“Lockdown” Prosciutto & Funghi Pizza

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    Yields1 Serving
    Prep Time3 hrsCook Time20 minsTotal Time3 hrs 20 mins
    For the DOUGH:
     - 240ml of water (I prefer lukewarm)
     - 1 1/2 table spoons of olive oil
     - 1 heaped teaspoon of table salt
     - 480g of flour (I used a mix of plain & bread flour/ about 50-50 ratio) + extra for dusting & working
     - 1 teaspoon of dry active yeast (what you would use for bread making is perfectly fine)
    For the TOPPINGS:
     - 1 1/2 can of chopped tomatoes
     - 10-12 chestnut mushrooms
     - 200g of thinly sliced ham (any kind you prefer - honey roast, smoked etc.)
     - 2 mozzarellas
     - a pinch of oregano
     - a handful of basil leaves for garnish (optional)
     - extra olive oil for garnish (optional)
    Method:
    3

    Start with the dough: I did mine in the bread maker on the pizza dough setting.

    5

    Add the ingredients in order: water, olive oil, salt, flour and yeast.

    7

    Start the machine on the pizza setting (mine take approximately 1h 10 min) and make yourself a cup of tea; or do you laundry; or wash the dishes. Easy.

    10

    If you don't have a bread maker, place the flour into a bowl; on the side, combine the water, salt, olive oil and yeast in a cup or jug and wait for it to get frothy (about 10 min). Watch out for your water temperature as too much heat will kill the yeast. Optionally you can also add a pinch of sugar to help activate the yeast.

    12

    Combine the wet ingredients into the flour and work with your hands to amalgamate the dough - if the dough is too sticky you can sprinkle in some extra flour, but be mindful to add a little bit at a time. As my mum says, this is a process which is often done "by eye" as no two days are the same for dough - humidity levels in particular can make it react in very different ways. Once you have formed a dough ball, knead in all directions on a floured surface. Place the dough back into the bowl, sprinkle some flour on top and cover the bowl with a tea towel (it can be damp if you prefer, but I always use mine dry and it works just fine). Let the dough rise - I always put my bowl in the oven (when it's off!) as I find it traps the heat generated by the yeast reaction and in turn helps my dough rise better (warmth will help the rise, cold will hinder it). If you have a proving drawer, that will be your best option. Let the dough rise for at least 1 hour- the longer you leave it the better. Ideally you are looking for your dough to have doubled in size.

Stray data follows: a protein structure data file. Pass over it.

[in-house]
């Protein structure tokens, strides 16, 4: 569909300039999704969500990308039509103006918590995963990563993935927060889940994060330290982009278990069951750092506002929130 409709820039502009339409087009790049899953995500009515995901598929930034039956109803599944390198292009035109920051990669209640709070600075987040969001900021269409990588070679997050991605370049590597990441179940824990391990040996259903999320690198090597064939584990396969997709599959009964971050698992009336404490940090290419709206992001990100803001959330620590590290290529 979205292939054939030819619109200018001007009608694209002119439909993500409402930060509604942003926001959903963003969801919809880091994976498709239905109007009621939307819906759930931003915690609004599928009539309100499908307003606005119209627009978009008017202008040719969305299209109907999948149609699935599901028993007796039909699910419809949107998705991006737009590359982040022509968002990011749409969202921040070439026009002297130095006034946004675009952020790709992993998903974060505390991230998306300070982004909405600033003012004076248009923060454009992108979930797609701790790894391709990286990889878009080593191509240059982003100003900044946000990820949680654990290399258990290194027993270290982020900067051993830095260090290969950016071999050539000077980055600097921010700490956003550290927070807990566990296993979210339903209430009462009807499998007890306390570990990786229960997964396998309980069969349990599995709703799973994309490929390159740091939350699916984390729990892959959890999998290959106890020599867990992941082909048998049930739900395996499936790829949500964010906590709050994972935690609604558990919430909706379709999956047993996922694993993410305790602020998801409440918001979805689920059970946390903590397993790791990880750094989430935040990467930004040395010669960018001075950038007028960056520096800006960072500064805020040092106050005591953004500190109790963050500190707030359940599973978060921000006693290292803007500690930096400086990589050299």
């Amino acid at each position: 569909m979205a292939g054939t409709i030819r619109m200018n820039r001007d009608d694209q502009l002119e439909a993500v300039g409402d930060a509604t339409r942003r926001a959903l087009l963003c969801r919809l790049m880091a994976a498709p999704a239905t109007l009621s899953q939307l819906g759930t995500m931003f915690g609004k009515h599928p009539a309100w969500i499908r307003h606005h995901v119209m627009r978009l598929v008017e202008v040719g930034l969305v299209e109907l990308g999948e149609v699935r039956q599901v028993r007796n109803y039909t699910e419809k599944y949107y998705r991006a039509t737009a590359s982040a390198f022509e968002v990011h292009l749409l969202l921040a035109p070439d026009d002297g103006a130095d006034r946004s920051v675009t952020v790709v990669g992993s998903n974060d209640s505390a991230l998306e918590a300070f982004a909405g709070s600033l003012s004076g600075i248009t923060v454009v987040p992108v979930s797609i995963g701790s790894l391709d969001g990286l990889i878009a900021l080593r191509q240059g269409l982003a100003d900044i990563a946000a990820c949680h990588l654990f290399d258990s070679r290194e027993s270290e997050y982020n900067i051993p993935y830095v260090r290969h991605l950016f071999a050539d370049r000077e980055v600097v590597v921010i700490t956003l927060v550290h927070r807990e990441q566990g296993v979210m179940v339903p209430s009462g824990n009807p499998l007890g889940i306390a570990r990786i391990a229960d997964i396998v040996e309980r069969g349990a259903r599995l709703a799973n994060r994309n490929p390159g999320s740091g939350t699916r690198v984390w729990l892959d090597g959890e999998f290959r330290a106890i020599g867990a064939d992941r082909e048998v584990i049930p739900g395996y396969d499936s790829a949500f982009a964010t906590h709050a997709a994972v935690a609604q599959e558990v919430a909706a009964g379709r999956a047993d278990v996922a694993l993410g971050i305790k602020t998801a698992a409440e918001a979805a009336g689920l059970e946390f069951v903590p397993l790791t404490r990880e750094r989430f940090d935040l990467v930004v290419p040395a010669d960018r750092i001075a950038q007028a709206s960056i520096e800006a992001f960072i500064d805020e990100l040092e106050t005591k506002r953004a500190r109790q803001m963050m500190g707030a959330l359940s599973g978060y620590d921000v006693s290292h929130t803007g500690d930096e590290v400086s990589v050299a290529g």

15

    Whether it is in the bread-maker or by hand I would let the dough rise twice as I find it makes my pizza fluffier and less yeasty. For the bread maker, I just poke the dough gently once the cycle has finished and then close the lid again for the dough to puff back up. If made by hand, I would take off the tea towel to push gently back the dough dome and then cover it back up again for a second rise. Depending on how much time you have, your second rise can be a little quicker.

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    18

    Whilst you wait, you can prep the toppings.

    20

    Dice the mushrooms, heat some olive oil in a frying pan and gently soften the mushrooms. Set aside. My mum used to top our pizza with canned mushrooms, preserved under oil. You can get this easily at any supermarket in Italy. If using canned mushrooms (funghi trifolati) remember to drain the oil off before topping the pizza.

    22

    Slice the mozzarella or dice it. Set aside.

    25

    Depending on your oven, turn it on about 15-20 min before starting on the dough shaping. I set my ventilated oven at 200 C. The higher the oven the easier to obtain a nice crusty pizza.

    28

    Once your dough is ready, generously flour a flat surface - I use my silicone mats (you can see one in the photograph above) over a wooden board as I find they don't stick, are easy to transfer over to an oven tray and save me baking paper. Prep your hands and a wooden rolling pin by sprinkling a bit of flour on them. Divide the dough in portions (I cut it in half for two large ovals, but you can do more, smaller pizzas) and roll the dough out in the desired shape. I can never get them round and tend to always end up with an oval, so don't worry too much about the shape.

    31

    Once your oven is hot, spread some canned chopped tomatoes on your base - be generous as you don't want the base to dry out too much and remember to leave a little edge for the crust. Sprinkle with oregano and a drizzle of olive oil if you would like. Put the base in the oven for about 10 mins. Again this depends on your oven and setting: you should start to see the sauce reducing a bit and the edge might create pockets. Then add the mozzarella, and mushrooms. Back in the oven until the mozzarella is generously melted. I always leave any cold cuts last (only a couple of minutes before my pizza comes out) as I don't like them drying out in the oven. Some people will also add them on only once the pizza is out - it's entirely up to your taste. I don't chop my ham, but just rip it is by hand.

    33

    Again, depending on your oven setting and type, your pizza should be done in about 15-20 mins. And remember that you should open the oven the least amount of times possible to keep the heat high - so resist the temptation to open the oven to check if the pizza is done.

    36

    Once out, you can add your ham if you haven't already and you can top with some fresh basil.

    39

    Buon appetito!

    Some extra tips
    42

    Pizza is a great canvas to experiment with different toppings. There really is no right or wrong topping (although I must admit my Italian conscience does recoil a bit at the idea of pineapple!) and you can be creative with what you have in the fridge or cupboard.

    Some of my favourite pizzas are
    46

    Cappricciosa: with ham, mushroom & artichoke (add spicy salami for extra heat)

    48

    Radicchio & pancetta: Radicchio (or Italian chicory) & pork belly

    50

    Rucola & Parma: with rocket & Parma ham